Panel with Michael Gove MP and Edward Mountain MSP
NFU Scotland has rounded off its attendance at all the spring political party conferences by hosting a high-profile fringe event at the Scottish Conservative Conference in Aberdeen today (Friday 3 May) with Secretary of State Michael Gove MP and Convenor of the Rural Economy Committee Edward Mountain MSP.
The event, chaired by NFU Scotland President Andrew McCornick, focused on a new agricultural policy for Scotland and how Scottish farmers and crofters can be supported post-Brexit to produce food with better productivity and environmental outcomes.
Presenting to the packed audience of well over 40 delegates, NFU Scotland Director of Policy Jonnie Hall outlined the Union’s Steps to Change approach and made a strong case for long-term financial support from HM Treasury to support positive actions.
This follows the Union presenting a robust evidence paper to the long-awaited review of intra-UK agricultural funding which is currently underway under the chairmanship of Lord Bew.
Speaking on the panel, Jonnie Hall said: “Right now there is this twin challenge of meeting food production targets but also meeting environmental targets as well. I view that as being non-binary.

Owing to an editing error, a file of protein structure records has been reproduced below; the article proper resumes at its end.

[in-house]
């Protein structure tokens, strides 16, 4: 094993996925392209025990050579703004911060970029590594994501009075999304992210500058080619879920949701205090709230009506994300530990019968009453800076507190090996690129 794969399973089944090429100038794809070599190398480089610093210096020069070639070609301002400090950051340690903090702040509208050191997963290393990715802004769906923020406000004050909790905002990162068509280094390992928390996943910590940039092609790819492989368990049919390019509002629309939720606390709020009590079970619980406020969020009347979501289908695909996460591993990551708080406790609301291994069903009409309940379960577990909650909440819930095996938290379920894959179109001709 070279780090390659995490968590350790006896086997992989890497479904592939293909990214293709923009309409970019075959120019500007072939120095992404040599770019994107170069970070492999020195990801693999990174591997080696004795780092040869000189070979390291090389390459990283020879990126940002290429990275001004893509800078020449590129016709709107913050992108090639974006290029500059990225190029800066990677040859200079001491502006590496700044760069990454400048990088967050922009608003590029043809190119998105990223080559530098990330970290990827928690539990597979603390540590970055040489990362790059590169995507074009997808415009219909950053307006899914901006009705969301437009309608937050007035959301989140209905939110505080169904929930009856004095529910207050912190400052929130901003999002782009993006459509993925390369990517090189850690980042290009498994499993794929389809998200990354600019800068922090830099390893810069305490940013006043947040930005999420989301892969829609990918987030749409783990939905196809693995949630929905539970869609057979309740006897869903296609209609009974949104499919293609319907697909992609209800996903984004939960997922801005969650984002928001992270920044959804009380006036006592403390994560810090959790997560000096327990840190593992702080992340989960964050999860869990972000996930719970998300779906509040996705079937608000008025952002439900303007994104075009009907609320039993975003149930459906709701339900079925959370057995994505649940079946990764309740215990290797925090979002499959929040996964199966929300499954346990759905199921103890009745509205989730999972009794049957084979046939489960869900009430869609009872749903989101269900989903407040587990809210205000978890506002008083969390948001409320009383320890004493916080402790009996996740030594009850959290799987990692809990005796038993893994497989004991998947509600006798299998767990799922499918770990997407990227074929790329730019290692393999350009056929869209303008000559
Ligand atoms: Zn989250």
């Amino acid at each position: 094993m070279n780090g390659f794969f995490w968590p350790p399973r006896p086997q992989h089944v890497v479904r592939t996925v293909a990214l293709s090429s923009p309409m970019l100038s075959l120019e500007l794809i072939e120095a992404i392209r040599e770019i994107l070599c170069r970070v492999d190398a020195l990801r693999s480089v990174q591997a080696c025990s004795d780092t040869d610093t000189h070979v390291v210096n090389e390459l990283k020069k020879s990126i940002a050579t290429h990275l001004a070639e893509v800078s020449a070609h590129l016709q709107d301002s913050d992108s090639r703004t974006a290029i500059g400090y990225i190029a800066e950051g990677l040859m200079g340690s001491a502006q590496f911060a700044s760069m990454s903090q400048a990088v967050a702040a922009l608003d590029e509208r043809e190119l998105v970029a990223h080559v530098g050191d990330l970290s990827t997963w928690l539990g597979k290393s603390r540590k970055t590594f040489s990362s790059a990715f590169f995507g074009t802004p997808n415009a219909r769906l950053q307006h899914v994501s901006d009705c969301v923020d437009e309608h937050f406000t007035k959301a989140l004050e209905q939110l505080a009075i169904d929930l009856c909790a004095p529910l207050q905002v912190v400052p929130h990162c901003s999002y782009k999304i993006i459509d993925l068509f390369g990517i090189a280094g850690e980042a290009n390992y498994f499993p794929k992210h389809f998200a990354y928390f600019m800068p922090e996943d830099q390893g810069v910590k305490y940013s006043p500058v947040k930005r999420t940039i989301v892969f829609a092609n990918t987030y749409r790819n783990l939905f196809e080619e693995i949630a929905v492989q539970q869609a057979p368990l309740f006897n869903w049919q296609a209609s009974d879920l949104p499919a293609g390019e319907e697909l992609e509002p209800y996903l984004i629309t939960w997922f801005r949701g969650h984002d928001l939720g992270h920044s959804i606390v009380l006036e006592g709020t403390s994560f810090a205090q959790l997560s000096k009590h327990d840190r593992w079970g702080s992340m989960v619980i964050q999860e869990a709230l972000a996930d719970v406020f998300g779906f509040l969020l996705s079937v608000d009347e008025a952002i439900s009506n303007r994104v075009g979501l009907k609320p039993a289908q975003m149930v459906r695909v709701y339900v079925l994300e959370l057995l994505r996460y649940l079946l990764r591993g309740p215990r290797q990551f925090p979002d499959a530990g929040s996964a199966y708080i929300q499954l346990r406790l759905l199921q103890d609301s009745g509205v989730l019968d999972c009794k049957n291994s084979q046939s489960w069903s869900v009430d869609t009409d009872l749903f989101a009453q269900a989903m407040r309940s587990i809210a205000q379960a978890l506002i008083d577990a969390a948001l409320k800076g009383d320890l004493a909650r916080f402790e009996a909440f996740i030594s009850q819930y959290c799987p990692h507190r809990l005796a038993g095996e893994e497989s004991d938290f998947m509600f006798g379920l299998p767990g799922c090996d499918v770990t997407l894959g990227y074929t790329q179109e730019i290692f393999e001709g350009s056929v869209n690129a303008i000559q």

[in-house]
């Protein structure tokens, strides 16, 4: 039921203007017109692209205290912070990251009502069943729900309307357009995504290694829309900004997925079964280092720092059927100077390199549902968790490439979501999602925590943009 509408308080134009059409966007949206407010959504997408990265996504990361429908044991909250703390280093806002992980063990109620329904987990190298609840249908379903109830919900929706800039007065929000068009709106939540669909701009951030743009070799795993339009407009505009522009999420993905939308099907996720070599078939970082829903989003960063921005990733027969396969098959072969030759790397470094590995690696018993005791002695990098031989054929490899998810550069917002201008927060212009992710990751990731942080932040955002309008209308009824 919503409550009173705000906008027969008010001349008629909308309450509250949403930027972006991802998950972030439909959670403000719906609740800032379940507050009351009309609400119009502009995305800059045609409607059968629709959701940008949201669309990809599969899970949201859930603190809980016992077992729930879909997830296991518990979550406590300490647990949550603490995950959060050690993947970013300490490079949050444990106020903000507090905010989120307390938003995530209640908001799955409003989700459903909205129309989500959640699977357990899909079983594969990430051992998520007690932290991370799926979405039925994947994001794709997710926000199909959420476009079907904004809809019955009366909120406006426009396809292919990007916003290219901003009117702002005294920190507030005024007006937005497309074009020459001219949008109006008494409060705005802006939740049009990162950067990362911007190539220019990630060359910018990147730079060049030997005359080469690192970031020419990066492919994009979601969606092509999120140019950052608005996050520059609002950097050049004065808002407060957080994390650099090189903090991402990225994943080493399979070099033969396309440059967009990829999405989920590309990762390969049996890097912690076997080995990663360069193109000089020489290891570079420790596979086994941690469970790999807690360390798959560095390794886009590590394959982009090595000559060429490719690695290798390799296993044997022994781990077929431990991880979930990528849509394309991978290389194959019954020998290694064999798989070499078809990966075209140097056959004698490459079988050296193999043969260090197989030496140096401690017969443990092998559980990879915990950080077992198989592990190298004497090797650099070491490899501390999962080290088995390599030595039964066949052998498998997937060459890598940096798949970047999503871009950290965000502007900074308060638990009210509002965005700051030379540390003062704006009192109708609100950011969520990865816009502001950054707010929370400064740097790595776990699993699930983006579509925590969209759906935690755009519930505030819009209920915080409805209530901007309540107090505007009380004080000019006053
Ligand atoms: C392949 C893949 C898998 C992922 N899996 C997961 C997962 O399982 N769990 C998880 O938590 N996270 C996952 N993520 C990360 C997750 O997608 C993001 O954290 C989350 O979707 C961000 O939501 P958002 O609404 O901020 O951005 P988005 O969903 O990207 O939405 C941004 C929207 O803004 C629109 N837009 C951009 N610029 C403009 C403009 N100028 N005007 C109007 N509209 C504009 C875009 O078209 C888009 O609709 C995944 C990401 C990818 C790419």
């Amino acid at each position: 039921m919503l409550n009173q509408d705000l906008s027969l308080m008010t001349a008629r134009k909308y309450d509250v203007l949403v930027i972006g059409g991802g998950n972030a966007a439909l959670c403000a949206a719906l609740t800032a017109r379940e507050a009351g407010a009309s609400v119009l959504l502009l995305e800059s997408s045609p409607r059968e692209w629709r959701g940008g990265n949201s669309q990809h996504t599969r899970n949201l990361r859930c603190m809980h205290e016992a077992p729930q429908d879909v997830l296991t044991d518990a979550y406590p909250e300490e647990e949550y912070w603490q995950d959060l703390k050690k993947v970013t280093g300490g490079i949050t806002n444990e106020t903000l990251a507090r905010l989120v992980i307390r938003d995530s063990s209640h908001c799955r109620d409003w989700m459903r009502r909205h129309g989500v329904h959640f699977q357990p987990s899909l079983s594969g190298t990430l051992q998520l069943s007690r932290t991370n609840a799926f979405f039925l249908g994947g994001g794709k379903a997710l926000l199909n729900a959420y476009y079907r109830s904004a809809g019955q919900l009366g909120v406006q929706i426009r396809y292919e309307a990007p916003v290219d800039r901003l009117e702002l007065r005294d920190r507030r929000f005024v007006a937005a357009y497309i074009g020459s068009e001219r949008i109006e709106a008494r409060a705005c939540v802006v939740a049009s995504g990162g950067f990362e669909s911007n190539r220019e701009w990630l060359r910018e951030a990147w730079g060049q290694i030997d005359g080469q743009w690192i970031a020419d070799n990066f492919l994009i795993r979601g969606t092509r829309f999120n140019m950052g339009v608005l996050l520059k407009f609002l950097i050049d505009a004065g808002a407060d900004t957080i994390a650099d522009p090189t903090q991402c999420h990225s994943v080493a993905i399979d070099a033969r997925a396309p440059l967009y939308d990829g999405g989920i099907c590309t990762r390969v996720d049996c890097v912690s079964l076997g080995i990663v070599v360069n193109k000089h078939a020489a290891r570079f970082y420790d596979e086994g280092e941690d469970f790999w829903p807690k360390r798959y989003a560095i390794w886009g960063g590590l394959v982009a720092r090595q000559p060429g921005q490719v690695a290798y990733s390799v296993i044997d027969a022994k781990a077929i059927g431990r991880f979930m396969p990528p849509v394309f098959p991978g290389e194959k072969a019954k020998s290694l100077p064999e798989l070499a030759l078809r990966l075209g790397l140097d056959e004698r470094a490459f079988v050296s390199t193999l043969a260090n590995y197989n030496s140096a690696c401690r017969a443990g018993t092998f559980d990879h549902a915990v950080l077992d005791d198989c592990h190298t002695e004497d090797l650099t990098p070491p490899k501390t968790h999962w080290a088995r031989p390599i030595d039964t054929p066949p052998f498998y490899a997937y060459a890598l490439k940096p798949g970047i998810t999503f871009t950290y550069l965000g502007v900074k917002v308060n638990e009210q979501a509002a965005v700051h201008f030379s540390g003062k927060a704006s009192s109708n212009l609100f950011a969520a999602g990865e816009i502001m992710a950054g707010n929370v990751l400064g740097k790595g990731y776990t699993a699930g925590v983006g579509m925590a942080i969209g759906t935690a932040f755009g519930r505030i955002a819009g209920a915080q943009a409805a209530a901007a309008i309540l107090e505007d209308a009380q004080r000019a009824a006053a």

“It’s not one or the other. We have to do these things collectively and we can if we take the opportunity to recast how we support farmers and crofters in what they do. It’s fundamental that we move away from some of the severe flaws in where we are under the Common Agricultural Policy.
“Area based payments do not recognise actions required on the ground or the actions farmers and crofters are already taking to deliver on society’s needs for high quality food, produced to a high standard, but also society’s need on climate change issues, water quality issues, biodiversity issues, rural communities, connectivity and all the rest of it.
“We’re starting with a significant challenge within the CAP itself but the industry is constantly being bombarded with new challenges and some of those are very political. The whole Brexit process is a very political process which has thrown up plenty of questions, conundrums and uncertainty. That’s not helping our industry and certainly not helping our members of NFU Scotland.
“The challenge for us as an organisation representing farmers and the challenge for UK and Scottish governments is to work more closely together to provide support, to provide incentive, to provide leadership, so that the right actions are taken in the right way to deliver the outcomes that we all want.”
Notes to Editor
Photographs from the fringe event are available by request from firstname.lastname@example.org
You can watch the whole debate and discussion, filmed as live, at: